the pregnancy guidebooks: Do eat this, don't drink that, always
be vigilant - but never stressed. Expectant mothers could be
forgiven for feeling that pregnancy is nothing but a nine-month
slog, full of guilt and devoid of pleasure, and this research
threatened to add to the burden.
     But as I began applying what I learned to my own pregnancy,
I developed a very different perspective on fetal origins. The
scientists I met weren't full of dire warnings but of the
excitement of discovery and the hope that their discoveries would
make a positive difference. We're used to hearing about all the
things that can go wrong during pregnancy, but as these
researchers are finding out, it's frequently the intrauterine
environment that makes things go right in later life.
     The Power to Change Behavior TAKE, FOR EXAMPLE, THE
PROSTPECT OF maintaining a healthy weight. Americans are heavier
than ever, and their weight gain begins ever earlier in life.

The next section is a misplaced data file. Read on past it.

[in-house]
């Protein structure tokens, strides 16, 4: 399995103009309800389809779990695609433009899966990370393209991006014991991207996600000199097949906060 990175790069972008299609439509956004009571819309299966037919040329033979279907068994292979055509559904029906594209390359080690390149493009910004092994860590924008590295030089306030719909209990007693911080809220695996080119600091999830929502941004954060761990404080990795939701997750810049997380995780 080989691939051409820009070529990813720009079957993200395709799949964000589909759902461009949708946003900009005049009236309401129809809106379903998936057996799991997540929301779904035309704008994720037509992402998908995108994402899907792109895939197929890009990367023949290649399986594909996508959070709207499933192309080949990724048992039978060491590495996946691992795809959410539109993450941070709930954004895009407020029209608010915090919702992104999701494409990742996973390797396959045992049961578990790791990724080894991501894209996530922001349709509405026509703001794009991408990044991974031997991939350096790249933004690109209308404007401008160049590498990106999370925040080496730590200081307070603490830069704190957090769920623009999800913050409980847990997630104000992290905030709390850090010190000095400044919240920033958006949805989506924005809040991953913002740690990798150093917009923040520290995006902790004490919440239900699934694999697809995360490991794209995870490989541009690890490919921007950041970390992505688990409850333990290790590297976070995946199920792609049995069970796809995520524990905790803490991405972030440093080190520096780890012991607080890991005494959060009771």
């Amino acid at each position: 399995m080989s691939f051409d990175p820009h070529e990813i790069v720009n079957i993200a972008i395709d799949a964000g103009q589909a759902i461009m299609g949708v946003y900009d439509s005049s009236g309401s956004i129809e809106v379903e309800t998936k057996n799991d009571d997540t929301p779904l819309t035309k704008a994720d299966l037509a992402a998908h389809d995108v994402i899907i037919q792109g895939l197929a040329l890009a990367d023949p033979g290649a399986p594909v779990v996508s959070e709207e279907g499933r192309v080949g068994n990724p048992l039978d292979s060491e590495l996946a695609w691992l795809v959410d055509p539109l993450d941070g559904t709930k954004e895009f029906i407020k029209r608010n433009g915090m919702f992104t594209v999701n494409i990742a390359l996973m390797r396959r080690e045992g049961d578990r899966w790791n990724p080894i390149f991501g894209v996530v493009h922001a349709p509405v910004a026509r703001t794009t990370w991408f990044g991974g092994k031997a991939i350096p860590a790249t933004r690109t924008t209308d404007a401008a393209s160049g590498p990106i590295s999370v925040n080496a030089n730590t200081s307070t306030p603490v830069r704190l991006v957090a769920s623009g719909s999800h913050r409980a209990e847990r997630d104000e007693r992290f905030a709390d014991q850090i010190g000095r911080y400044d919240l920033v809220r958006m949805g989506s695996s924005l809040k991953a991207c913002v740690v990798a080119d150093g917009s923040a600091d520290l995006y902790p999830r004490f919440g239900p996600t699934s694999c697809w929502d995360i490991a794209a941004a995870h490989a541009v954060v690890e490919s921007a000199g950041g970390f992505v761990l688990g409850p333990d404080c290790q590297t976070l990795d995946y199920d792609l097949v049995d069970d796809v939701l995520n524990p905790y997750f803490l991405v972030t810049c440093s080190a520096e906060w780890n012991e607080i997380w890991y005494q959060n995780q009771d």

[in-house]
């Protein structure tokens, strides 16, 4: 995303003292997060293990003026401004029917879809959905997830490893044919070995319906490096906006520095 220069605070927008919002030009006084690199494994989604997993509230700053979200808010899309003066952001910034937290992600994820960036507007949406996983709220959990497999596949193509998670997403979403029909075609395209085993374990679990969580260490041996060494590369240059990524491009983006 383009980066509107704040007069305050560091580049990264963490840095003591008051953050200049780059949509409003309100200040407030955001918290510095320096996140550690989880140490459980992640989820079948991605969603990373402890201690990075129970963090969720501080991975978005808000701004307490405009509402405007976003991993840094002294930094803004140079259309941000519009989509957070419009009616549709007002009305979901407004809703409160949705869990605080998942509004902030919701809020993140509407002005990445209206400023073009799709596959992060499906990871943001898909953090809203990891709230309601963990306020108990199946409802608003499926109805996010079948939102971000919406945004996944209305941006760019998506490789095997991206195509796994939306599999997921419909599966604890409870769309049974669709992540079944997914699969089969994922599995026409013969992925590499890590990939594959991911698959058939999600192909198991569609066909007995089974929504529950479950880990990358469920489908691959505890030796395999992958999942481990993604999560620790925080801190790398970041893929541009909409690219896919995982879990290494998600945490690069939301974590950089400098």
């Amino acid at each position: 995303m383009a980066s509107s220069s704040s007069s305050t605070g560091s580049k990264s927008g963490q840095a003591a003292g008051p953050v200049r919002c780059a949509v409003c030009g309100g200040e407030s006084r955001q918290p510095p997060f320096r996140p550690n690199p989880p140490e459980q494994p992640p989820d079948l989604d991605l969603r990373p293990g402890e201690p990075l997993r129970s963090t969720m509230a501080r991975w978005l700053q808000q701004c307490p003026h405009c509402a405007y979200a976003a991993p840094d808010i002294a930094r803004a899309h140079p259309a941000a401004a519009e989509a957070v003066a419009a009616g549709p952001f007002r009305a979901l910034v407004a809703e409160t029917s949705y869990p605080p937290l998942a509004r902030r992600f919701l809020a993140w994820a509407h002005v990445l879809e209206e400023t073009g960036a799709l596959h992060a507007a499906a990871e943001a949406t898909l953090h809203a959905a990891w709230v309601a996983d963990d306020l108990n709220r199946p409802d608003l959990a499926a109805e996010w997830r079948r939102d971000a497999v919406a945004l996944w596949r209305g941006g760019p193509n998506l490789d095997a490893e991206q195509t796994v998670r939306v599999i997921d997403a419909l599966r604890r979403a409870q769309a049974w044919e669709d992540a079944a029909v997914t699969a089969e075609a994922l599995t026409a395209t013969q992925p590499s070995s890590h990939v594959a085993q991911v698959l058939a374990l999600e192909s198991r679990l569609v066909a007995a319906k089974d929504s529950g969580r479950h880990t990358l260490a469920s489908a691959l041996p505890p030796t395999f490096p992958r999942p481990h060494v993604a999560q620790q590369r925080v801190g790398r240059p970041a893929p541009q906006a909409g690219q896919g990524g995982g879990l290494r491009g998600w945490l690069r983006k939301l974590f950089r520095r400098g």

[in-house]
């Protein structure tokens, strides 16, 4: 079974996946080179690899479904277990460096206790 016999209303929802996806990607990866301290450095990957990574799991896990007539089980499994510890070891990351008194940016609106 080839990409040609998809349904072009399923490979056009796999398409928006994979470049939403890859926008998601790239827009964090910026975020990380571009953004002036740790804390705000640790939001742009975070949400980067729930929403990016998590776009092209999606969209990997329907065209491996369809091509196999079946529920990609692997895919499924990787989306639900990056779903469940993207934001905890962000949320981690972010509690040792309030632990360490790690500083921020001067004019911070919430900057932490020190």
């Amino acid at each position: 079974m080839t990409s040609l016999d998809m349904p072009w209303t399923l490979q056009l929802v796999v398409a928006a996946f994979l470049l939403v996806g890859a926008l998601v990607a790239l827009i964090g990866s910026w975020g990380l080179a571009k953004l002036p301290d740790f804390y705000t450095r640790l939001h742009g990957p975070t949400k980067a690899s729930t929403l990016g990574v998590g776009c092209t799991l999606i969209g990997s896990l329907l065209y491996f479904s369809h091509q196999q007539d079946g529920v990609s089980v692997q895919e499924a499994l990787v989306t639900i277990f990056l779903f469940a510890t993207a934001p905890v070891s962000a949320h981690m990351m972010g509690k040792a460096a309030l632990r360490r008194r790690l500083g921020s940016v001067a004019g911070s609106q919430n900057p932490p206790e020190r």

Could it be that a tendency for obesity is being programmed in
the womb? A pair of studies conducted by researchers at Harvard
Medical School suggest that may be the case: the greater a
woman's weight gain during pregnancy, one study found, the higher
the risk that her child would be overweight by age 3. The second
study indicated that this relationship persists into the
offspring's adolescence.
     Compared with the teenagers of women who had moderate weight
gain during pregnancy, those of women who had excessive weight
gain were more likely to be obese.
     Of course, children could share eating habits or a genetic
predisposition to obesity with their mothers; how can we know the
prenatal environment is to blame? Researchers have compared
children born to obese mothers with their siblings born after the
mothers have had successful antiobesity surgery. The later-born